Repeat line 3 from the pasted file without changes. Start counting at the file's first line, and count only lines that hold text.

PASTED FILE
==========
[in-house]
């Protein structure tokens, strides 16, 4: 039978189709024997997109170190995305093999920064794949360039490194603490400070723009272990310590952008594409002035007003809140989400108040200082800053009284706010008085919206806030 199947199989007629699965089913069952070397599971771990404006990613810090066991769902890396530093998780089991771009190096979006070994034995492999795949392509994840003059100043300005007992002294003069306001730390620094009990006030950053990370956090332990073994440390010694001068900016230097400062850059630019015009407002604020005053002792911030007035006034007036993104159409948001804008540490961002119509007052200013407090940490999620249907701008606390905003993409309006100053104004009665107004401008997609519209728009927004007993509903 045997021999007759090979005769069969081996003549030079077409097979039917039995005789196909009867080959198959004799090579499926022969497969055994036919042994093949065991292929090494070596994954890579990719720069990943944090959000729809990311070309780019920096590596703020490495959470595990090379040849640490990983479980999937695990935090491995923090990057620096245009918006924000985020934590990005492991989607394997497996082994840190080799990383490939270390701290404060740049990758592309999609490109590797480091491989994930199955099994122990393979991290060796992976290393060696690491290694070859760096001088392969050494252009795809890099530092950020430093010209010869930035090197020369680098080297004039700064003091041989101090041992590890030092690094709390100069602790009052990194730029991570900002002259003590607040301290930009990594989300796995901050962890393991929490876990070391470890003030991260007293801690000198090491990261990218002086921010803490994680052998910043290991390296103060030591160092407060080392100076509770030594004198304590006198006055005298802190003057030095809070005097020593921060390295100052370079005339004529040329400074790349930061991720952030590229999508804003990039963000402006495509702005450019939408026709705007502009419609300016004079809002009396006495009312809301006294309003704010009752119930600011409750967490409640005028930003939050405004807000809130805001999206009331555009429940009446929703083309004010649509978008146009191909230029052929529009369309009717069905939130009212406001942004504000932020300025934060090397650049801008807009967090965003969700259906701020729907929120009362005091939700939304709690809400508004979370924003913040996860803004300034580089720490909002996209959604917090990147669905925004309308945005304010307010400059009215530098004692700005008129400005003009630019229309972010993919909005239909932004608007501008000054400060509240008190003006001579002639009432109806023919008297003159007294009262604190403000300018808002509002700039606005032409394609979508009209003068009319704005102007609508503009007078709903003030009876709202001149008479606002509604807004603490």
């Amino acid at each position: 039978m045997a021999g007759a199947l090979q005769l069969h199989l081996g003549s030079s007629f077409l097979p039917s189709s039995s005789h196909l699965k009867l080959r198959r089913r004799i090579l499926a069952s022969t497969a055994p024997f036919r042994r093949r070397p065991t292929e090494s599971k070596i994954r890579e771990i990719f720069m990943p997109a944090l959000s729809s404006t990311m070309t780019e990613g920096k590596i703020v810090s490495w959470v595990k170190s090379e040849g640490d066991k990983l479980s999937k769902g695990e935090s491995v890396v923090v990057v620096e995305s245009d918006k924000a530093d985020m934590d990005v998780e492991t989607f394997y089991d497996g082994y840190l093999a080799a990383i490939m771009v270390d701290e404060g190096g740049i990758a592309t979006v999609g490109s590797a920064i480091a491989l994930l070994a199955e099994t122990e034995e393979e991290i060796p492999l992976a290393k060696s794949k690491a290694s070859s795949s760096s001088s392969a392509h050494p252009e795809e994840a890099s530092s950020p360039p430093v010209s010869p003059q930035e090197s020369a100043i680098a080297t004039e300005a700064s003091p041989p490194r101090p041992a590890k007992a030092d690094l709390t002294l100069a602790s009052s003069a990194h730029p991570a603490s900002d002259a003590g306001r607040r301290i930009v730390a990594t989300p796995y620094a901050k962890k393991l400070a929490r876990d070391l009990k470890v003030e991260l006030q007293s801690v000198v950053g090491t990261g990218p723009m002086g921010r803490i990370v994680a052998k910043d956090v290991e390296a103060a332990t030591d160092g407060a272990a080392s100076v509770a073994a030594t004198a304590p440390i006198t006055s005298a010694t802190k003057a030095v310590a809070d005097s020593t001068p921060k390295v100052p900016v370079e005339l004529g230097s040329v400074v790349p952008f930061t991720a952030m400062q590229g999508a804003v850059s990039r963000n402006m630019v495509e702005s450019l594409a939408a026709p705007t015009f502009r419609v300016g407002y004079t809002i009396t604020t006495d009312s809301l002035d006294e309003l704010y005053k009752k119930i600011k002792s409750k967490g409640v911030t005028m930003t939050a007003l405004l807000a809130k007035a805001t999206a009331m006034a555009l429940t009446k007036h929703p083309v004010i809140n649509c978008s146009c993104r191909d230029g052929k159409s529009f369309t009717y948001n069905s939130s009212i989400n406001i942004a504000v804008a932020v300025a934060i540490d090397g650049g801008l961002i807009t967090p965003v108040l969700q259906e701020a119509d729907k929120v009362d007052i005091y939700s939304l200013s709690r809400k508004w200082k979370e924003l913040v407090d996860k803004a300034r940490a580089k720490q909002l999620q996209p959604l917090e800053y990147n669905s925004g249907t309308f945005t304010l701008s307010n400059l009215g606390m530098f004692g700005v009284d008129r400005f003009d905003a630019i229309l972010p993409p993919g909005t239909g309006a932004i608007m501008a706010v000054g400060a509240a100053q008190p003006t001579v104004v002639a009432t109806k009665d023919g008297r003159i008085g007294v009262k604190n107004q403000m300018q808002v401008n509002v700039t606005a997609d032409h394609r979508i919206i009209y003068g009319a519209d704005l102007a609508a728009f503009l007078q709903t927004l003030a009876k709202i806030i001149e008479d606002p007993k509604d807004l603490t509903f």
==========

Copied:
């Amino acid at each position: 039978m045997a021999g007759a199947l090979q005769l069969h199989l081996g003549s030079s007629f077409l097979p039917s189709s039995s005789h196909l699965k009867l080959r198959r089913r004799i090579l499926a069952s022969t497969a055994p024997f036919r042994r093949r070397p065991t292929e090494s599971k070596i994954r890579e771990i990719f720069m990943p997109a944090l959000s729809s404006t990311m070309t780019e990613g920096k590596i703020v810090s490495w959470v595990k170190s090379e040849g640490d066991k990983l479980s999937k769902g695990e935090s491995v890396v923090v990057v620096e995305s245009d918006k924000a530093d985020m934590d990005v998780e492991t989607f394997y089991d497996g082994y840190l093999a080799a990383i490939m771009v270390d701290e404060g190096g740049i990758a592309t979006v999609g490109s590797a920064i480091a491989l994930l070994a199955e099994t122990e034995e393979e991290i060796p492999l992976a290393k060696s794949k690491a290694s070859s795949s760096s001088s392969a392509h050494p252009e795809e994840a890099s530092s950020p360039p430093v010209s010869p003059q930035e090197s020369a100043i680098a080297t004039e300005a700064s003091p041989p490194r101090p041992a590890k007992a030092d690094l709390t002294l100069a602790s009052s003069a990194h730029p991570a603490s900002d002259a003590g306001r607040r301290i930009v730390a990594t989300p796995y620094a901050k962890k393991l400070a929490r876990d070391l009990k470890v003030e991260l006030q007293s801690v000198v950053g090491t990261g990218p723009m002086g921010r803490i990370v994680a052998k910043d956090v290991e390296a103060a332990t030591d160092g407060a272990a080392s100076v509770a073994a030594t004198a304590p440390i006198t006055s005298a010694t802190k003057a030095v310590a809070d005097s020593t001068p921060k390295v100052p900016v370079e005339l004529g230097s040329v400074v790349p952008f930061t991720a952030m400062q590229g999508a804003v850059s990039r963000n402006m630019v495509e702005s450019l594409a939408a026709p705007t015009f502009r419609v300016g407002y004079t809002i009396t604020t006495d009312s809301l002035d006294e309003l704010y005053k009752k119930i600011k002792s409750k967490g409640v911030t005028m930003t939050a007003l405004l807000a809130k007035a805001t999206a009331m006034a555009l429940t009446k007036h929703p083309v004010i809140n649509c978008s146009c993104r191909d230029g052929k159409s529009f369309t009717y948001n069905s939130s009212i989400n406001i942004a504000v804008a932020v300025a934060i540490d090397g650049g801008l961002i807009t967090p965003v108040l969700q259906e701020a119509d729907k929120v009362d007052i005091y939700s939304l200013s709690r809400k508004w200082k979370e924003l913040v407090d996860k803004a300034r940490a580089k720490q909002l999620q996209p959604l917090e800053y990147n669905s925004g249907t309308f945005t304010l701008s307010n400059l009215g606390m530098f004692g700005v009284d008129r400005f003009d905003a630019i229309l972010p993409p993919g909005t239909g309006a932004i608007m501008a706010v000054g400060a509240a100053q008190p003006t001579v104004v002639a009432t109806k009665d023919g008297r003159i008085g007294v009262k604190n107004q403000m300018q808002v401008n509002v700039t606005a997609d032409h394609r979508i919206i009209y003068g009319a519209d704005l102007a609508a728009f503009l007078q709903t927004l003030a009876k709202i806030i001149e008479d606002p007993k509604d807004l603490t509903f």